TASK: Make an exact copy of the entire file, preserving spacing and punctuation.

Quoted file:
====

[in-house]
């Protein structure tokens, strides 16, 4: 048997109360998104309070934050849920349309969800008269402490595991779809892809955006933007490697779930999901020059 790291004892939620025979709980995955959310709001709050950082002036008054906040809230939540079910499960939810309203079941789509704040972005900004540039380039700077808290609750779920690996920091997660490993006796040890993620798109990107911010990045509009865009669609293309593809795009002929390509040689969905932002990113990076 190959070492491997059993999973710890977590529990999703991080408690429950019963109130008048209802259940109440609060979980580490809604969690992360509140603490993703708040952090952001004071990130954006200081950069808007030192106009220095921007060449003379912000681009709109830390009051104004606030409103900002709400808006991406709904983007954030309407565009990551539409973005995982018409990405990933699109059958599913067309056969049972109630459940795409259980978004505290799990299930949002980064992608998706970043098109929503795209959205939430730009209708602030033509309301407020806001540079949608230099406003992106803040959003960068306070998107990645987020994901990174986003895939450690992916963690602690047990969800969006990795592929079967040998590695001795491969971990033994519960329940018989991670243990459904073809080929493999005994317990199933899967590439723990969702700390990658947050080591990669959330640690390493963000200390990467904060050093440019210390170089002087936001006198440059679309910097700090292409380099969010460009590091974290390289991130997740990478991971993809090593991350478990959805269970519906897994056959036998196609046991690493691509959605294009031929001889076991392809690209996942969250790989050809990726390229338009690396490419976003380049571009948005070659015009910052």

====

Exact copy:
[in-house]
């Protein structure tokens, strides 16, 4: 048997109360998104309070934050849920349309969800008269402490595991779809892809955006933007490697779930999901020059 790291004892939620025979709980995955959310709001709050950082002036008054906040809230939540079910499960939810309203079941789509704040972005900004540039380039700077808290609750779920690996920091997660490993006796040890993620798109990107911010990045509009865009669609293309593809795009002929390509040689969905932002990113990076 190959070492491997059993999973710890977590529990999703991080408690429950019963109130008048209802259940109440609060979980580490809604969690992360509140603490993703708040952090952001004071990130954006200081950069808007030192106009220095921007060449003379912000681009709109830390009051104004606030409103900002709400808006991406709904983007954030309407565009990551539409973005995982018409990405990933699109059958599913067309056969049972109630459940795409259980978004505290799990299930949002980064992608998706970043098109929503795209959205939430730009209708602030033509309301407020806001540079949608230099406003992106803040959003960068306070998107990645987020994901990174986003895939450690992916963690602690047990969800969006990795592929079967040998590695001795491969971990033994519960329940018989991670243990459904073809080929493999005994317990199933899967590439723990969702700390990658947050080591990669959330640690390493963000200390990467904060050093440019210390170089002087936001006198440059679309910097700090292409380099969010460009590091974290390289991130997740990478991971993809090593991350478990959805269970519906897994056959036998196609046991690493691509959605294009031929001889076991392809690209996942969250790989050809990726390229338009690396490419976003380049571009948005070659015009910052």